The modern pharmacist is a man of many callings, for he is expected to
bear upon his shoulders the burden and responsibilities of others, and
not only must he understand his own profession thoroughly, but he must
be able to rectify and detect the occasional blunders of the medical
fraternity, to give kindly advice to those unwilling or unable to call
in a physician, and to at all times place his establishment and time at
the disposal of the general public. The course of training is long and
arduous and the fitting up of a modern store expensive, and no other
line of human endeavor demands such prolonged hours of service, so that
the pharmacist of today, in order to be successful, must be a man whose
love of his chosen vocation is placed above all other things. One who
has proven worthy of the trust and confidence placed in him, and a man
who has been prominent in public life, is Samuel H. Rees, owner of the
only pharmacy at Belknap, a man than whom there is no more highly
esteemed nor popular citizen in the community. He was born on a farm in
Jackson county, Illinois, March 11, 1861, and is a son of the late Dr.
Alonzo P. and Jane (Krews) Rees.
James L. Rees, the grandfather of Samuel H. Rees, was a native of Virginia, of German descent, who migrated to Tennessee and thence to Jackson county, Illinois, where he became one of the earliest settlers. Dr. Alonzo P. Rees was born and reared in Tennessee, and as a young man took up the study of medicine, which he practiced for many years in Jackson, Johnson and Pulaski counties. He was one of the earliest practitioners of this section, and at the time of his death, in 1887, when he was fifty-eight years of age, no man was better known or more sincerely liked in this part of the state. His wife, who bore the maiden name of Jane Krews, was born and reared in Jackson county, and died in 1895, at the age of fifty-six years. They had a family of seven children, as follows: Samuel H.; John D., who is engaged in the clothing and general merchandise business at Owensboro, Kentucky; H. F., who is a United States rural free delivery carrier; Mary D., the wife of Samuel D. Peeler, one of the leading agriculturists of Cache township; Martha P., wife of T. E. Williamson, of Claremore, Oklahoma; Anna, the wife of J. D. Copeland, of Blythesville, Arkansas; and Nellie, the wife of W. P. Weeks, of Joppa, Illinois. Samuel H. Rees spent his boyhood on the home farm and attended the district schools until he was fifteen years of age, at which time he came to Belknap and secured employment as a clerk in the drug store, also attending school in the winter and doing sawmill work until he was twenty years of age. In 1881 he took a position in a drug store at Vienna, where he remained until 1884, and then went to Murphysboro, where he followed the same line until the summer of 1886. At this time he came to Belknap and purchased the business which he has continued to conduct for the past quarter of a century, his popularity being so great with the people of his community that no rival establishment has offered competition. Until 1910 he was the owner of a farm near Belknap, but in that year disposed of it, and he also has engaged in life insurance work, but the major part of his attention has been given to his pharmacy. He has a full and up-to-date line of drugs, proprietary medicines, and other articles usually found in a first-class drug establishment, and his business extends all over Belknap and the surrounding country. He is the owner of his own residence and the building in which his business is carried on. A stanch Republican, Mr. Rees has, up to a year or so ago, taken an active interest in the success of his party, in the ranks of which he has ever been a willing and faithful worker. Enjoying to the fullest degree the friendship and confidence of the men high up in the councils of the party, he has always sought rather to assist his friends than himself, although at various times he has been mayor, alderman and school director of Belknap, and has shown marked executive ability. He started in life without a dollar, his business in Belknap having been opened on borrowed capital, with no other security than his personal word, but he was soon able to repay the loan and to build up a profitable business. He has been, however, a man of many charities, and in giving assistance to his friends has often embarrassed himself in a financial way. A faithful member of the Methodist Episcopal church, Mr. Rees has been liberal in supporting its movements, and, being a modest, unassuming and unostentations man, the extent of his charities will probably never be known. Fraternally he is popular with the members of the Masons, the Modern Woodmen of America, the Odd Fellows and the Tribe of Ben Hur, to all of which he belongs. During ing President Cleveland's first administration Mr. Rees was appointed postmaster at Belknap, and again, on August 1, 1902, he received the appointment to that position, serving therein until April 15, 1911.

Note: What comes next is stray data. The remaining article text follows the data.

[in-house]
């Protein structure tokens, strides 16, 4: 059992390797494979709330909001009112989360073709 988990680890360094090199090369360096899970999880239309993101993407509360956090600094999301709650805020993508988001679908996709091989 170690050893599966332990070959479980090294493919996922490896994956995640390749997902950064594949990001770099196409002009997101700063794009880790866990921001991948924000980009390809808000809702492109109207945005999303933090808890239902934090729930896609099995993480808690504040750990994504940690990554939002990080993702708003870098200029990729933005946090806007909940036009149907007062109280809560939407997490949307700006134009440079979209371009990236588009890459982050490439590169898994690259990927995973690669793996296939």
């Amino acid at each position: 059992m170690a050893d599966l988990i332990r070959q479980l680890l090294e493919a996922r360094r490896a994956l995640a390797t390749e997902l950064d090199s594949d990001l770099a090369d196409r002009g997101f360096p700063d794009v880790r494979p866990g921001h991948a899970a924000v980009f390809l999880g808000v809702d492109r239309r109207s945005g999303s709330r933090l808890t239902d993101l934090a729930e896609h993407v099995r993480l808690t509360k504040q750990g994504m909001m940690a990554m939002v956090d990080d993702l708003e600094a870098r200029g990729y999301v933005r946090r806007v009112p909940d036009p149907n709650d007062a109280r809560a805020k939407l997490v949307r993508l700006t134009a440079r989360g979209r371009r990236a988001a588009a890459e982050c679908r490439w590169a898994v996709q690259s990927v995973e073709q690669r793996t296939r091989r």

In 1885 Mr. Rees was married to Miss Ella Hartman, of Chester, Illinois, daughter of Tobias and Mary A. Hartman, the former of whom is now deceased, while the latter resides in Washington, D. C., and six children have been born to this union, namely: Walter A., a Methodist minister at Gillette, Arkansas, who is married and has a son, William; Guy H., a barber by trade, and now an attendant at the hospital at Kankakee; Mrs. Blanche Carter, who has one child, Glen; Theodore, a carpenter by trade, who resides at Gillette, Arkansas; and Edith and Helen, who reside at home with their parents.
Extracted from 1912 A History of Southern Illinois, by George W. Smith, volume 2, page 736.
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